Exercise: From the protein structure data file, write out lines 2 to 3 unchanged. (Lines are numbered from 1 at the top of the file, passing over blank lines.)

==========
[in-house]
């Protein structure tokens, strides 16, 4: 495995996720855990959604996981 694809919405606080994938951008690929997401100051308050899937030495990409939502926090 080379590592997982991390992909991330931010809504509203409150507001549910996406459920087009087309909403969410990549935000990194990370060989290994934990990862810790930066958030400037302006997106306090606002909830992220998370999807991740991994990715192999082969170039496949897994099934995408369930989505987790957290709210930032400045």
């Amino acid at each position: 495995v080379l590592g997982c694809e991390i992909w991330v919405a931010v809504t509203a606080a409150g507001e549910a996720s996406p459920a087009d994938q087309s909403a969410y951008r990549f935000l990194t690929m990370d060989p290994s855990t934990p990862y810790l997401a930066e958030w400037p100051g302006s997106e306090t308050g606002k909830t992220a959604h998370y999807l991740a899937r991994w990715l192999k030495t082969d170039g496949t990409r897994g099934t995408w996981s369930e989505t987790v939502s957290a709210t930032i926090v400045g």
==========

């Protein structure tokens, strides 16, 4: 495995996720855990959604996981 694809919405606080994938951008690929997401100051308050899937030495990409939502926090 080379590592997982991390992909991330931010809504509203409150507001549910996406459920087009087309909403969410990549935000990194990370060989290994934990990862810790930066958030400037302006997106306090606002909830992220998370999807991740991994990715192999082969170039496949897994099934995408369930989505987790957290709210930032400045």
């Amino acid at each position: 495995v080379l590592g997982c694809e991390i992909w991330v919405a931010v809504t509203a606080a409150g507001e549910a996720s996406p459920a087009d994938q087309s909403a969410y951008r990549f935000l990194t690929m990370d060989p290994s855990t934990p990862y810790l997401a930066e958030w400037p100051g302006s997106e306090t308050g606002k909830t992220a959604h998370y999807l991740a899937r991994w990715l192999k030495t082969d170039g496949t990409r897994g099934t995408w996981s369930e989505t987790v939502s957290a709210t930032i926090v400045g």